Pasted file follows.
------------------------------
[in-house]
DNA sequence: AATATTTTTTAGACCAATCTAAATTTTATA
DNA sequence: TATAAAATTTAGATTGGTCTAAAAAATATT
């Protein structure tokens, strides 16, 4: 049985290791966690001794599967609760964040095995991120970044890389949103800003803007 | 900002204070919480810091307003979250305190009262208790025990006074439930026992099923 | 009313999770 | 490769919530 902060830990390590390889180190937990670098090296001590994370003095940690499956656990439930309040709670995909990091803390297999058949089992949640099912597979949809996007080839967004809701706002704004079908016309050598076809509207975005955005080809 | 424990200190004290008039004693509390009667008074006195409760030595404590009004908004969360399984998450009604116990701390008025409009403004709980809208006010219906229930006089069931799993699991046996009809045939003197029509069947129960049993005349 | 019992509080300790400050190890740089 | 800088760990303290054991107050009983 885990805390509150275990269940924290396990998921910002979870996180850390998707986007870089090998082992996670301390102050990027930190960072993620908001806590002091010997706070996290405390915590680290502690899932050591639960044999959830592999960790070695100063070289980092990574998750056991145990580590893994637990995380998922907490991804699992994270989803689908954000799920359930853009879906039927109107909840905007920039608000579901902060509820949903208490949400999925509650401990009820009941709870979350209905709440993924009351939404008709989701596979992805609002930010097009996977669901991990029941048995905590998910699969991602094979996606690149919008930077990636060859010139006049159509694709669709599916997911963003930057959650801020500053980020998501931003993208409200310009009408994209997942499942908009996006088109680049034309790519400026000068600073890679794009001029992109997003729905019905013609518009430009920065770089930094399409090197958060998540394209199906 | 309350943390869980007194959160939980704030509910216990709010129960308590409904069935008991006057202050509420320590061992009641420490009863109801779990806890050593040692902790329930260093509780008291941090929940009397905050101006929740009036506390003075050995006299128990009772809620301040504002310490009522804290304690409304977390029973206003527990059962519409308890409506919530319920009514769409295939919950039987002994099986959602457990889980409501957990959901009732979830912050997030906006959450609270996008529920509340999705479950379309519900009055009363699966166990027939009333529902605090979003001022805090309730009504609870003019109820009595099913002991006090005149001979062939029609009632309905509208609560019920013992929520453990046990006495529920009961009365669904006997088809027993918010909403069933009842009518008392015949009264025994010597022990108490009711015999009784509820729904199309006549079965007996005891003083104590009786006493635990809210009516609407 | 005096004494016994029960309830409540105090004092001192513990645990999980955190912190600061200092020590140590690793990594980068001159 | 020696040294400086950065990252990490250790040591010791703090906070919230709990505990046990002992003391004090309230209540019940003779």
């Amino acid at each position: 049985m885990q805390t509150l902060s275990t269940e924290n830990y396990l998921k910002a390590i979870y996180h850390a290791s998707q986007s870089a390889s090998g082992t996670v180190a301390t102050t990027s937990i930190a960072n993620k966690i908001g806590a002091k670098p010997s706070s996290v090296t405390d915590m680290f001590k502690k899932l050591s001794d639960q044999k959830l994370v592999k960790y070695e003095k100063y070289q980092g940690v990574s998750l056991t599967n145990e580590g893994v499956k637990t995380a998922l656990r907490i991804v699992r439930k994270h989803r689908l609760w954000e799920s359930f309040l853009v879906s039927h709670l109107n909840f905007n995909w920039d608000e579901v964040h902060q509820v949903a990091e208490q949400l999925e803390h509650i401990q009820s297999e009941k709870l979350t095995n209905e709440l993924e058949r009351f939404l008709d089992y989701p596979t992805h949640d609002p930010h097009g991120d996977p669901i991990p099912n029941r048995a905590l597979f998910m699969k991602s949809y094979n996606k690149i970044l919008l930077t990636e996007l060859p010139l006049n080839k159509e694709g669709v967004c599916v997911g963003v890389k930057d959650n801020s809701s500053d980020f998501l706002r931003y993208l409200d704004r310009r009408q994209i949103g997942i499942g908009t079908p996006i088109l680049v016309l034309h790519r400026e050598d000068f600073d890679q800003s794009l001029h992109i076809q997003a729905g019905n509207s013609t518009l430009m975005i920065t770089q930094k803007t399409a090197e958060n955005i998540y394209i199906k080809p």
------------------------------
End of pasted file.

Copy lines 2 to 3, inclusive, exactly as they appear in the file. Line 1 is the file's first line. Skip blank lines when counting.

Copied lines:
DNA sequence: AATATTTTTTAGACCAATCTAAATTTTATA
DNA sequence: TATAAAATTTAGATTGGTCTAAAAAATATT